Public notice: Unsolicited emails from Dribe are not from ArtStation

If you’re receiving unsolicited email by Dribe claiming that if you use their service you can get more Likes and Follows on ArtStation, it is not from us. ArtStation has not been compromised. We do NOT sell your email addresses.  It’s because you have your email address publicly listed. We’ve been getting many support enquiries about this from concerned artists, so it’s best if we make this information public.

The email has no association with ArtStation

Some artists have been thinking that they are receiving these emails through ArtStation – that somehow ArtStation has been compromised or that we have been selling your email addresses. That is absolutely NOT the case. The reason they are able to email you is because you have put a public email address on your profile:

You’re getting emailed because you listed a public email address, not because ArtStation was compromised, and NOT because ArtStation has any association with them.

Edit your social links on your profile here.

Please look carefully at the email you received. It is most definitely NOT from ArtStation. Dribe has put “Work enquiry from ArtStation” into the title and talks about ArtStation in body of the text, which makes it look like we’re somehow associated.

How to not get these kinds of email

There are several ways to protect yourself.

  1. Use a different public email address that will collect public enquiries. If you’re using Gmail, you can list your public email address in your social links using the Gmail “+” sign trick and filter these into a separate folder.
  2. Don’t show a public email address at all (see below for downsides). Use ArtStation’s “Hire me” functionality which doesn’t expose your email.

Option 1: Use a different email address

Having worked as a freelancer for years, I recommend using a separate email address for public enquiries. As a freelancer looking for work, you want to make it as easy as possible for people to email you, but you also don’t want your main email address flooded with unsolicited emails.

For example, if you have an email “”, use that for actually working with clients. Then list “” as your public email address. Then configure your email client so that you can view them separately.

We highly recommend using Gmail ( free) or GSuite (paid – use your own domain). The reason is the Gmail has by far the best spam filtering out of the box. Our company emails for ArtStation all go through GSuite, and we have no problems with having our emails publicly available because we know that the vast majority of spam just doesn’t make it through.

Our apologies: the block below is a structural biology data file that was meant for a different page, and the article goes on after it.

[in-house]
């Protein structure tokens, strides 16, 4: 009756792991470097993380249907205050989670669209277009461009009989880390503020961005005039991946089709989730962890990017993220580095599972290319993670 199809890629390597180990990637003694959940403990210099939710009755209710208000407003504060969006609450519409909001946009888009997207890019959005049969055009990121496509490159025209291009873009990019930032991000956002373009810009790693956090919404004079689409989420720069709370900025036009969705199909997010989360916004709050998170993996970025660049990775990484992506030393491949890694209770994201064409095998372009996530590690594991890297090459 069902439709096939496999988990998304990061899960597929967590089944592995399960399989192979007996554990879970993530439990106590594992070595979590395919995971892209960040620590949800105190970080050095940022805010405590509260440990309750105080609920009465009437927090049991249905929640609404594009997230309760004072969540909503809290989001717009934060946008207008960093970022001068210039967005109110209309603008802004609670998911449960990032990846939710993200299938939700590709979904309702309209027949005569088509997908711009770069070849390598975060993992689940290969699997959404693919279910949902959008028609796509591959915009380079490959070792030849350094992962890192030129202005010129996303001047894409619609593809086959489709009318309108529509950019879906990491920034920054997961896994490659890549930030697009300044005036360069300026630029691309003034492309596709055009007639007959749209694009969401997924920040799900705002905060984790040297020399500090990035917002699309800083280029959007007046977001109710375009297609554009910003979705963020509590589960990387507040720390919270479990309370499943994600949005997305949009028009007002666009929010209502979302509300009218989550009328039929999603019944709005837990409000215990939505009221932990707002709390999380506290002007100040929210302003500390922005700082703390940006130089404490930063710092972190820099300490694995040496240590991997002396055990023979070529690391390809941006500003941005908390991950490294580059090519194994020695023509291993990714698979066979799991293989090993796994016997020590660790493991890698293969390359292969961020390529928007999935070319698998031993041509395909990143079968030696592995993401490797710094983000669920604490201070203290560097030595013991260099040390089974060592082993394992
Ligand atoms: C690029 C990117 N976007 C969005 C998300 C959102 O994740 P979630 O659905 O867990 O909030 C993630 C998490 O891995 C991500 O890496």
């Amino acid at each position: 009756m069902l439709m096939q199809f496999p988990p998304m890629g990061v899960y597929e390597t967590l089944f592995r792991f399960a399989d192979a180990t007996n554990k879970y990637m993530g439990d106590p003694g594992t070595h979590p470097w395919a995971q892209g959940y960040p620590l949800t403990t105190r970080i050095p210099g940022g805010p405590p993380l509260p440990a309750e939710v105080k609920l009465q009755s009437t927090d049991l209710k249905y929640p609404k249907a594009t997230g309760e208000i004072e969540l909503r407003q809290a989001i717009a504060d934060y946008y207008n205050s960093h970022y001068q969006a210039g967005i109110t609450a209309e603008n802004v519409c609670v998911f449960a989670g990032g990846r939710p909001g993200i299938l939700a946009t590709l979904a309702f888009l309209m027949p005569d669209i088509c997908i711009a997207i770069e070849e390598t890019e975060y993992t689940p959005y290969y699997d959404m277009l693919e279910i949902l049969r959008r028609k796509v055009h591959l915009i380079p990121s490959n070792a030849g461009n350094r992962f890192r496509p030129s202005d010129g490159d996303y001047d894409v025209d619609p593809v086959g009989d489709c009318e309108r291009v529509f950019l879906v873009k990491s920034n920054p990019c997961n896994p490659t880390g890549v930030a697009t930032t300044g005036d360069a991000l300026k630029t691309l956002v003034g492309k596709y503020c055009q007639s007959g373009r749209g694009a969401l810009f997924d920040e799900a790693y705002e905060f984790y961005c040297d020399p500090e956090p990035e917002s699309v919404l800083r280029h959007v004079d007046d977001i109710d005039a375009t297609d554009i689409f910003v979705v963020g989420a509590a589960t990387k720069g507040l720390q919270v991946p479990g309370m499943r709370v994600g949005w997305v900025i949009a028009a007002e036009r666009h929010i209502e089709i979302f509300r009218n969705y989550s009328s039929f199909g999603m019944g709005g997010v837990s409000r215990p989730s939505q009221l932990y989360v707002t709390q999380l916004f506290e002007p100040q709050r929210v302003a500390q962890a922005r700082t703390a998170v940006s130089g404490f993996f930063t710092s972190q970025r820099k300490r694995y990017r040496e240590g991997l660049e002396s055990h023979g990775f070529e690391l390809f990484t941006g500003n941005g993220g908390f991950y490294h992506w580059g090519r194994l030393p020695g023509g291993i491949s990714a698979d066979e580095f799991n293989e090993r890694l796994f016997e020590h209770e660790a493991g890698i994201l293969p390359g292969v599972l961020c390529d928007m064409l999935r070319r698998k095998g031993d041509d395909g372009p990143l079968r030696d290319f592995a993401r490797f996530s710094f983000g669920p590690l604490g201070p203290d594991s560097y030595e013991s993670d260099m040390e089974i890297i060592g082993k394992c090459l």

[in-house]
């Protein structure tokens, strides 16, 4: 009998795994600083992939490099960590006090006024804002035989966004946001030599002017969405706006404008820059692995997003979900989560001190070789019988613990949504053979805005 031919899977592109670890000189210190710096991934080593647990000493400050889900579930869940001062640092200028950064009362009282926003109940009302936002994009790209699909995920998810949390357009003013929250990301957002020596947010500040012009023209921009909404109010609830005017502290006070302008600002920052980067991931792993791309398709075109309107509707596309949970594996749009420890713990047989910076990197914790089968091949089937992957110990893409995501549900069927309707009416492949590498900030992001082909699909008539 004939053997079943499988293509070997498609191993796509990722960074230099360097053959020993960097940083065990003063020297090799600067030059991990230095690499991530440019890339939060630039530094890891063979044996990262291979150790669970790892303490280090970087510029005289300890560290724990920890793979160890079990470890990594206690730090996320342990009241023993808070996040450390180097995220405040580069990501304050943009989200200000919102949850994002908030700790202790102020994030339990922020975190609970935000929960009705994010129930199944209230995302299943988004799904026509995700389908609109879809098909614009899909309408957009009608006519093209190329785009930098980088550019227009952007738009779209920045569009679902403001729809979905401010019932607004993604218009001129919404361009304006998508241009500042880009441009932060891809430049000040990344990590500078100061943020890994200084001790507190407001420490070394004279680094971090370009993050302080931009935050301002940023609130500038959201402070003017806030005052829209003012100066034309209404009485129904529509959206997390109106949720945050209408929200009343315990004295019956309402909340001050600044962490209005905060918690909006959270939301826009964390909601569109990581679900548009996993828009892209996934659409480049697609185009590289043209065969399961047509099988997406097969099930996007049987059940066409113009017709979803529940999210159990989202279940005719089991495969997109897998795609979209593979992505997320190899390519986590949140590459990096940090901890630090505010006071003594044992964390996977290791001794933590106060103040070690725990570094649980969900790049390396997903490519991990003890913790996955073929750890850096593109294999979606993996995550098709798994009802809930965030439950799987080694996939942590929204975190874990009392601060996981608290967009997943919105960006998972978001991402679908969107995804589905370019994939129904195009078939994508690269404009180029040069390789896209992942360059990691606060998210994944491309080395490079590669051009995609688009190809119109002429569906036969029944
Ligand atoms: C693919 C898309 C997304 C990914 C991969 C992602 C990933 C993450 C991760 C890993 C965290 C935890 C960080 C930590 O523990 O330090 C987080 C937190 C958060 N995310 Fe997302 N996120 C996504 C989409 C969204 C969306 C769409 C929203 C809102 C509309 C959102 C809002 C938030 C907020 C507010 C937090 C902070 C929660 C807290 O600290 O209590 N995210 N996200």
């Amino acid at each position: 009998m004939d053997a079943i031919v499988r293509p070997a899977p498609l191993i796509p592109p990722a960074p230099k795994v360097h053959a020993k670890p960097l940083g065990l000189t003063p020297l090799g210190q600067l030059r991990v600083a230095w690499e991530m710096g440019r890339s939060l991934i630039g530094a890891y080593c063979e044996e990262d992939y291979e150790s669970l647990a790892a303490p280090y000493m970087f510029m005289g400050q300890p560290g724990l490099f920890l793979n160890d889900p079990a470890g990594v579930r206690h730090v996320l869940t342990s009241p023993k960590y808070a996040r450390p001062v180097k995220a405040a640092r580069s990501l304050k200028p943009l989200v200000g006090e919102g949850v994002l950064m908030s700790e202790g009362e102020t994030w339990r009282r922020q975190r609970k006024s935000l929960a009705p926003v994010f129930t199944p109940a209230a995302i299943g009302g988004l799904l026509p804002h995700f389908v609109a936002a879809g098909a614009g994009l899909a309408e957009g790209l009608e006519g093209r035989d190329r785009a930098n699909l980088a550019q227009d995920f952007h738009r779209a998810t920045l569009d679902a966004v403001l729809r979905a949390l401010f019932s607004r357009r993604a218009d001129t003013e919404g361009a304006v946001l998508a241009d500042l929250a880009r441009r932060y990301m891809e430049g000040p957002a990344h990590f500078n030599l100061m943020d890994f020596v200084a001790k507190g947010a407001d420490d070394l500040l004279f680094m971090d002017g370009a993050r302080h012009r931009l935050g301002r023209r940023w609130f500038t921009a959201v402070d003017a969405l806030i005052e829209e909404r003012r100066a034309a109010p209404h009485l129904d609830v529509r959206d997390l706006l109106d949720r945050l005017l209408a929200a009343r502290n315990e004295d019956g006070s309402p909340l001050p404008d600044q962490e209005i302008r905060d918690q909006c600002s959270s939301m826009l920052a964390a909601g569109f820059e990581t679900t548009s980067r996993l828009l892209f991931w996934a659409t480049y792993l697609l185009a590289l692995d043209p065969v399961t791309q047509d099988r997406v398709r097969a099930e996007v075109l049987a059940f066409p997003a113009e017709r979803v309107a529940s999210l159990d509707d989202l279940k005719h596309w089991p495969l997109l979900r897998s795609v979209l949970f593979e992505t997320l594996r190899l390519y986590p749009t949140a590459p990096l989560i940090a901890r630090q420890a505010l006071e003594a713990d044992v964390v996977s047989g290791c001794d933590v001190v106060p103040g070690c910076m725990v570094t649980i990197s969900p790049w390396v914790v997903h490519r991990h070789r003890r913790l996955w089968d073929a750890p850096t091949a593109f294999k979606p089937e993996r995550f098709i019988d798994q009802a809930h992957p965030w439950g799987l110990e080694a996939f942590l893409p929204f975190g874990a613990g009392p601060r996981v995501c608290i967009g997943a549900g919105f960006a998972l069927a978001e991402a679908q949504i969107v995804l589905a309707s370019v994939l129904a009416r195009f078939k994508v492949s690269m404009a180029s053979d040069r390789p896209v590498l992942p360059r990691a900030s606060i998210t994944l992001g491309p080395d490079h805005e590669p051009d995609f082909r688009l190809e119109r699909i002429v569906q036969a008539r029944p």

Gmail also has a “+” sign trick. For example, if you have the email address: “”, you can set up “”. Notice the “+info”. That can be anything. It can be “+foo” if you want. These are basically free variants of your email address that you can use. Create filters in your Gmail to filter these messages into a separate folder.

In any case, we recommend having some kind of a separate email address that is public facing for public consumption and enquiries. You can figure out how you want to do this.

Option 2: Don’t show a public email address at all

Your other option is to not show a public email address at all. You can remove it in your social settings. ArtStation has a “Hire me” button that will allow people who are signed in to contact you for work – the issue here is that people do need to be signed in to use this. We do this because all our users go through a verification process to weed out potential spammers.

The problem with this approach is that you might miss some important enquiries. Some studio recruiters cannot use 3rd party messaging systems to contact potential hires. They are only allowed to use email and this is in their HR hiring policies.

Highly doubtful that Dribe even works on ArtStation

Dribe is claiming that they can sell Likes and Follows.

First of all, let’s just make it clear that using this kind of service is just lame.

Secondly, on a more technical note, it’s unlikely that this would work. There are very few fake users on ArtStation because we use a really annoying verification system during sign up that requires a 2nd factor (SMS, Facebook, LinkedIn) to verify your account. The SMS uses a fraud detection backend (Telesign) that prevents people from using fake cellphone numbers from Receive-SMS-online and pre-paid mobile numbers. That’s why for a site as large as ours with an Alexa ranking of 1000 and millions of unique visitors per month, we only have such few actual, registered and verified users, because most of them are legit, verified, real users! Other sites that have less traffic than ArtStation claim to have millions of users, and most of them are bots.

Only the really dedicated people who want to be on ArtStation go through this step. This is how we prevent fake users from signing up.It is very difficult to automate registration on ArtStation and the ones that do slip through are always trolls that spent the time to actually create fake Facebook accounts – those are quickly identified, banned from ArtStation, and removed on Facebook or LinkedIn after we report them.

The point is, ArtStation technically has a very robust verification process on sign up that turns away many users except the really dedicated ones who want to use ArtStation.

This kind of service that claims to sell Likes and Follows, is in our opinion, highly suspect. While it might work on other services, it won’t work on ArtStation.

Having said that, it is very flattering to see that we’re on the same level as Behance, Dribbble, and Medium. We didn’t realize that ArtStation is regarded in the same level as these great sites.

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About the author

Leo is the CEO of ArtStation.